That was an easy choice indeed, but since I wanted to try some very special Brora/Clynelish today, I decided to go for two blends that used to be based on Old Clynelish, then for the rarest Old Clynelish, a 12yo from my stash bearing a spring cap instead of a twist cap, and lastly, one of the rare early bottled Broras, a 13 yo by Cadenhead.

King's Legend (40%, Ainslie's, blend, +/-1975)

King's Legend (40%, Ainslie's, blend, +/-1975) Four stars King’s Legend was an old brand, I’ve also got much older bottlings but I thought we’d rather go for an ‘aperitive-y’ version today. You'll find notes for an older version on this website (WF 88). Colour: gold. Nose: this baby reeks of old Clynelish. It’s extremely mineral and waxy, with good OBE, ashes, touches of iron (old tin box), quite some paraffin, motor oil, a little camphor and just touches of English brown sauce, possibly from OBE. High malt content, I’m sure. Mouth: it’s a punchy blend, quite peaty, ashy and smoky. Above all, it’s very mineral and paraffiny while there’s also quite some pepper as a base. It’s got a Talisker side. Finish: loses points now because of the extreme dryness and the cardboardy side that’s ‘too much’. Comments: a dry and austere blend with high malt content and definitely an ‘old Highlands’ style. Deliciously un-modern. The only fruitiness you’ll find is a little marmalade, or orange zests. SGP:254 - 85 points.

Glen Brora (40%, Carradale Blending Co, blend, +/-1970)

Glen Brora (40%, Carradale Blending Co, blend, +/-1970) Five stars Carradale was one of Ainslie & Heilbronn’s sister companies. Theyve also bottled King's Legend at times. I’ve already downed quite a few bottles of this little baby but never thought I had to come up with proper tasting notes. Now’s the time. By the way, beware of some dodgy people who’d try to sell you this for a very old Brora. Colour: full gold. Nose: a fuller, richer, maltier version of the King’s Legend. There’s probably more caramel inside – which is what the much darker colour suggested anyway – but there’s also more sherry wood, more chicken soup, more tobacco, a bigger sootiness and probably more smoke. What could be is that the Old Clynelish that’s inside was direct-fired whilst the King’s Legend’s Clynelish was already steam-heated. I mean the two stills ;-). The changes occurred in 1961 at Clynelish. What’s sure is that the Glen Brora is a bigger, fatter spirit on the nose. Mouth: it’s huge! Imagine, only 40% vol and already a good forty years in glass. It did not lose 1%, but it’s true the level was high. Once again, we have more or less the style of the King’s Liqueur but with more body, greasiness, fatness, caramel, fudge, cigars, spices, pepper, soot, ashes, liquorice, salt… I don’t think many modern malts could hand a candle to this old baby. And I love the menthol as well… Finish: it’s where the difference with the KL is huge. This one’s long, peppery, salty, there’s some fudge, bitter oranges, gingerbread, juniper, chlorophyll… Wow! Comments: so yeah, it’s no Brora despite the name, but it’s as good as any B. Almost. Now, there’s probably 50% Old Clynelish inside, if not more. SGP:454 - 90 points.

Clynelish 12 yo (70° proof, OB, spring cap, no neck label, Ainslie's capsule, +/-1960?)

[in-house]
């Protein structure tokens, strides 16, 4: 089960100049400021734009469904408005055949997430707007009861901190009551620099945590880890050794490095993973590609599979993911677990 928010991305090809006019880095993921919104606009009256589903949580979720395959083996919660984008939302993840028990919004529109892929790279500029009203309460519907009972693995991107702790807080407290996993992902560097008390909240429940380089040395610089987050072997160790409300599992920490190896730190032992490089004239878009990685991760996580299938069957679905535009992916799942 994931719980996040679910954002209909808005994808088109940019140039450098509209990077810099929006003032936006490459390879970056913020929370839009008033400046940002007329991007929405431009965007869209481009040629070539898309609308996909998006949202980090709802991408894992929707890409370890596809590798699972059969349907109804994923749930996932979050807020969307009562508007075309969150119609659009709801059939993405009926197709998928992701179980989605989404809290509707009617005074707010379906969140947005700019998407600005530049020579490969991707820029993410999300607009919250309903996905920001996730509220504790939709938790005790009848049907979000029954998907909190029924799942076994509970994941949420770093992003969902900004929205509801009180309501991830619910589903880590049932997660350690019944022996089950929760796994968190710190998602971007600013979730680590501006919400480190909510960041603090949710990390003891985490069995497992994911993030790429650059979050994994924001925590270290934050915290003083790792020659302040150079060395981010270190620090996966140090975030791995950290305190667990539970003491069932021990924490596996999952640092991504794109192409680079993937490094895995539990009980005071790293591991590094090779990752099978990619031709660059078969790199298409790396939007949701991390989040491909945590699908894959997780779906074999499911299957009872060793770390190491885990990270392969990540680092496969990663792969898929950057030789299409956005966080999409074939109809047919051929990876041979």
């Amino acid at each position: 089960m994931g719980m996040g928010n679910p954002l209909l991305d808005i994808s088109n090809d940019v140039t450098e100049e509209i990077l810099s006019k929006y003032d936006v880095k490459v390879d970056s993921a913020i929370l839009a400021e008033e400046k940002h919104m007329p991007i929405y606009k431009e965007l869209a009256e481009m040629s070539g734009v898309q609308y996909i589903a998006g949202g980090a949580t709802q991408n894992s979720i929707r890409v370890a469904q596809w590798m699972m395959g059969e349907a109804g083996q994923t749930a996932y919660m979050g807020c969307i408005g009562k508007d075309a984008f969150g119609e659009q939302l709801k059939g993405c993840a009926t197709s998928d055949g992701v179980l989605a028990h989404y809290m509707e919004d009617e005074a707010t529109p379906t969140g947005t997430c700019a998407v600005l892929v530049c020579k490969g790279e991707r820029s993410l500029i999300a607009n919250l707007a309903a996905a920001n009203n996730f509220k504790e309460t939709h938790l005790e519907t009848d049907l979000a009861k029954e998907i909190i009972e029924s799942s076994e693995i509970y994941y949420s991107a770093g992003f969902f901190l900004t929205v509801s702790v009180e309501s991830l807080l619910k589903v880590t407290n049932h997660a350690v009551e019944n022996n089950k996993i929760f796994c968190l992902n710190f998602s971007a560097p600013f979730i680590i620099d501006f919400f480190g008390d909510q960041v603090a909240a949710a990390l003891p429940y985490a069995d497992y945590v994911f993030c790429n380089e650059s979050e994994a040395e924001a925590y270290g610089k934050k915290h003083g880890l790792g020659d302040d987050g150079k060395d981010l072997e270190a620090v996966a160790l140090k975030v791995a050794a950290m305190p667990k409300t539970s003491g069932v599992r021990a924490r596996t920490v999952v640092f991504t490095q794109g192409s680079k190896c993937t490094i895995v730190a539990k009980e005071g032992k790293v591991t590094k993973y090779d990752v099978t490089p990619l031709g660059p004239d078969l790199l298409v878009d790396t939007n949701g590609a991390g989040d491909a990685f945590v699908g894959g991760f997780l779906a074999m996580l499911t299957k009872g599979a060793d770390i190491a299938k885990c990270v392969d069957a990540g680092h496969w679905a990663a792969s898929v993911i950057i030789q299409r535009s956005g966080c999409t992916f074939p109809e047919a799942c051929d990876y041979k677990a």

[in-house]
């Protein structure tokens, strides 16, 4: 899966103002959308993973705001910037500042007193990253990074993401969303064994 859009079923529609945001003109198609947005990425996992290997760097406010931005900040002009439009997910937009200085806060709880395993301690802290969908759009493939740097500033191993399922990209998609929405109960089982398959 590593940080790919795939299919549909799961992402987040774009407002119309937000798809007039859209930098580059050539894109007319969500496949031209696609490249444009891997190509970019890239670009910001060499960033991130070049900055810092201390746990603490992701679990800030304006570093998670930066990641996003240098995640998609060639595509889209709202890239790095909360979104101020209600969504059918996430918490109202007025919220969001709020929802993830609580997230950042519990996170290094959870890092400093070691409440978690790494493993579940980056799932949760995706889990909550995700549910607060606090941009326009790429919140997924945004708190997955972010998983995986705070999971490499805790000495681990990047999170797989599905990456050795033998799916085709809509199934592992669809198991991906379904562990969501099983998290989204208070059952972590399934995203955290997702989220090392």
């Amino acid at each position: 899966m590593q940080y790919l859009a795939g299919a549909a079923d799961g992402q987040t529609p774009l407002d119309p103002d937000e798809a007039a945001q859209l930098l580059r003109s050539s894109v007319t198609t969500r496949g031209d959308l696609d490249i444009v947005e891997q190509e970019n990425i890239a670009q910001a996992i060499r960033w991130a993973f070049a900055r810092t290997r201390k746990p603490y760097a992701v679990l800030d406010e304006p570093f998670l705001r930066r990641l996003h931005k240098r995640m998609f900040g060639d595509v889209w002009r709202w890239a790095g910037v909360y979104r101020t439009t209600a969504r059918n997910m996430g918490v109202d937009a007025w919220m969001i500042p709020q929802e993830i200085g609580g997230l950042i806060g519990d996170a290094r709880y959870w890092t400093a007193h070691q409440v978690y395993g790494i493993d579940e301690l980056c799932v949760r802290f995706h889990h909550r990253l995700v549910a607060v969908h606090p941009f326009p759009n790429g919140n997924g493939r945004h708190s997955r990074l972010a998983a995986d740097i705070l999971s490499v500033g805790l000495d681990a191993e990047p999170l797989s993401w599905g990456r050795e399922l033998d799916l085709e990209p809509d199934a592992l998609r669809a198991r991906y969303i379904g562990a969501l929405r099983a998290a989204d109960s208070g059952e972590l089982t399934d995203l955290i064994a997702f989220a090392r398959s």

Clynelish 12 yo (70° proof, OB, spring cap, no neck label, Ainslie's capsule, +/-1960?) Five stars The only places where I could find these ultra-rare spring cap versions (I know three different versions altogether) were cases of ‘twist-cap’ Clynelishes bottled in the late 1960s. It’s a funny story, it seems that the distillers used to try to get rid of these old unsellable bottles that way. No harm, no fool! So it’s a nice lottery, every time you open a new (well) case of Old Clynelish 12 cream label, you might find one bottle bearing a spring cap. Did Willy Wonka use to be the manager at Clynelish? Colour: gold. Nose: good, this is immense. It’s not immense because of the alcohol, that part is relatively low, it’s immense because of all the shoe polish, the waxes, the soot, the pitch, the almonds and then the various oils. That’s what’s striking, the notes of oils such as graphite, linseed, olive… It’s almost like putting your nose into the exhausts of an old Aston Martin (haha). There’s even a touch of vegetables. Maybe beans? Also hay in a warm summer day. Let’s move on if you please… Mouth: the most intense whisky at 40% vol. I could ever try. This baby was a little closed when we opened it with some good friends up there on location, but now it’s doing ‘the peacock’s tail’ and the flavours are totally stunning (if you like waxy dry whiskies, that is, if you’re rather into bananas or maple syrup you’ll probably hate this). Where was I? So yeah, oils again, coal, tar liqueur (we shall try the rare Clacquessin soon on WF!), oysters, cigar ashes, teas of all sorts, these touches of vegetables again (I’d say artichokes this time), old cough syrup (the eucalyptus side never stops growing, like in many very old whiskies in my experience). Oh well, better call the anti-maltoporn brigade! Finish: all right, all right, it’s maybe not extremely long, but the cleanliness is amazing. It’s akin to the finish of the fifth waters of an ultra-old pre-Mao Pu-erh tea from the seventh sacred mountain. Right, I just made that up. Comments: unnecessary, I think. The highest you could go at 40% vol. Oh, forgot to say, it’s also very peaty whisky. SGP:365 - 94 points.